Although much of my attention, thought, and action these days have been focused on the Black community, and specifically the communities in San Francisco and Oakland where I live, I am constantly feeling the resonances between what I’m seeing in the United States and what I’ve seen in Palestine. I think about this a lot in general, as racism in the US is a constant force, but when it visibly flares up like it has during the George Floyd protests, I viscerally feel twinges as it relates to other struggles worldwide – anywhere the US has touched down and exerted the forces of capitalism and colonialism, the same forces that brought Black people from Africa to America and forced them into slavery.
As this website began as a way for me to document what I saw while staying in Nablus, Palestine, I thought it would be an appropriate place to share my thoughts on what is currently happening in the US and how it fits into a global narrative. The following is something I originally posted on social media, in response to my friend’s words below:
“Question to Americans: How does it feel to live like a Palestinian for a few months with a foot on your neck, no freedom of movement, curfews, injustices, a protest every other Friday? Does it feel uncomfortable?
Good, now multiply this feeling by 70 years, read about how your vote contributed to this, and hope & pray that you never become a refugee.”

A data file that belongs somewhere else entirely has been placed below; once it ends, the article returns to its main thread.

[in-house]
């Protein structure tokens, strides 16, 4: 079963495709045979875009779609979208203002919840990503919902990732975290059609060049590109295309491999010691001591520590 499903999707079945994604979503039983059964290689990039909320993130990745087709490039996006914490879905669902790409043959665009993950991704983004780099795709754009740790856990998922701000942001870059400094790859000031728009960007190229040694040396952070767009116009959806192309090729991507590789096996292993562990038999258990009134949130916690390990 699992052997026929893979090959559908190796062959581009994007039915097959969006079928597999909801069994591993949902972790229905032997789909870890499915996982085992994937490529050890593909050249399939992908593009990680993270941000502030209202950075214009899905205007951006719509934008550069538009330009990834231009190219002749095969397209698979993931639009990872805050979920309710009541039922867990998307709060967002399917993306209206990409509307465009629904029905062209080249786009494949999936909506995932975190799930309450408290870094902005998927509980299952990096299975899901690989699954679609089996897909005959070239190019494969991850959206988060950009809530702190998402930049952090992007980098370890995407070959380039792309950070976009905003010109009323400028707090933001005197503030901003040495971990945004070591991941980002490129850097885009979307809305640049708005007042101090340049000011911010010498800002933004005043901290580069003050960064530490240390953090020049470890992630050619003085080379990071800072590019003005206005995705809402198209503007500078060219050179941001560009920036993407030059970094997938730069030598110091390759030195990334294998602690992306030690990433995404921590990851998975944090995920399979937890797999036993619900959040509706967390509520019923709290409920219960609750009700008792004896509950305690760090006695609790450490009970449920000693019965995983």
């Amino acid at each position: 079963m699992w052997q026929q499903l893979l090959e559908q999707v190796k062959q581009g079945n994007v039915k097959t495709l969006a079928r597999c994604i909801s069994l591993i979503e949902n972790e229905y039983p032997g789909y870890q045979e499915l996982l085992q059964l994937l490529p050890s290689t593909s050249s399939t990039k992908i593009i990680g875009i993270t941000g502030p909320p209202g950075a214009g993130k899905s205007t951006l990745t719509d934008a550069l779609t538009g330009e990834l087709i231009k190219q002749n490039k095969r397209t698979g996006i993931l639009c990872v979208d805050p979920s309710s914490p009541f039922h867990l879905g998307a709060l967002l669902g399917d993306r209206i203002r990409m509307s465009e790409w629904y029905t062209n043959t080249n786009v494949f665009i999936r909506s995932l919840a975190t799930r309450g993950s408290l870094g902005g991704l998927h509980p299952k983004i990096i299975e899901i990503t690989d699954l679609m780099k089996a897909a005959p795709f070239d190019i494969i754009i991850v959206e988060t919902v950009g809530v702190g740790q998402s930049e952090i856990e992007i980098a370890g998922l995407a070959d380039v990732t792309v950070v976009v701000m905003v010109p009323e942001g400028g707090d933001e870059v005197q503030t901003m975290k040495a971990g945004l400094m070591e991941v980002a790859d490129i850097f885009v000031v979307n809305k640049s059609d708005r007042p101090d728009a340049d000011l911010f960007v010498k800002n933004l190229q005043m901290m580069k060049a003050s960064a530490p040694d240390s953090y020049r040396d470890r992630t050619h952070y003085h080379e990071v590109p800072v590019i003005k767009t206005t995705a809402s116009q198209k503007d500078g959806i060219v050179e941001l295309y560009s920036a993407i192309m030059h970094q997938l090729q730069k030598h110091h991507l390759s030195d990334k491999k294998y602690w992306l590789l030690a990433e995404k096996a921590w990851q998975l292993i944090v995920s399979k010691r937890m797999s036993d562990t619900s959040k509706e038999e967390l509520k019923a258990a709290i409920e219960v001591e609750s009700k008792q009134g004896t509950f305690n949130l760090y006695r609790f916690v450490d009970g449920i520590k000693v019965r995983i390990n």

Had to share because it’s so true, and especially relevant since many US police are sent to Israel for militaristic training. It’s important to understand that the police brutality, surveillance, and incarceration techniques we are currently protesting in the US are developed and tested in its colonial projects abroad, especially Israel.
When I was in Palestine in 2014 during one iteration of Israel bombing Gaza, you would see protests, tanks, checkpoints, curfews, and state-protected brutality by day, and then go home and turn on your TV and see similar images from Ferguson at night. They were different struggles, but with similar patterns and roots.
I was told that when I visited Palestine, I’d never be able to look at the US the same way again. It was absolutely true. I’ve never since been able to see a police shooting, a peaceful protest turned violent, a segregated neighborhood deprived of clean water good food and dependable education, without remembering how much it resembled the slow genocide taking place half a world away. It’s not “the issue of Palestine taking place in the US,” it’s “the violence of white settler-colonialism taking place all over the world,” with deep roots in the oppression of Black and Indigenous people here.
If you’re interested in a deeper analysis of how the struggles we are all feeling in protest today came to be and pattern around the world, Angela Davis’s book Freedom Is a Constant Struggle: Ferguson, Palestine, and the Foundations of a Movement is an excellent start and much more articulate than I can be.
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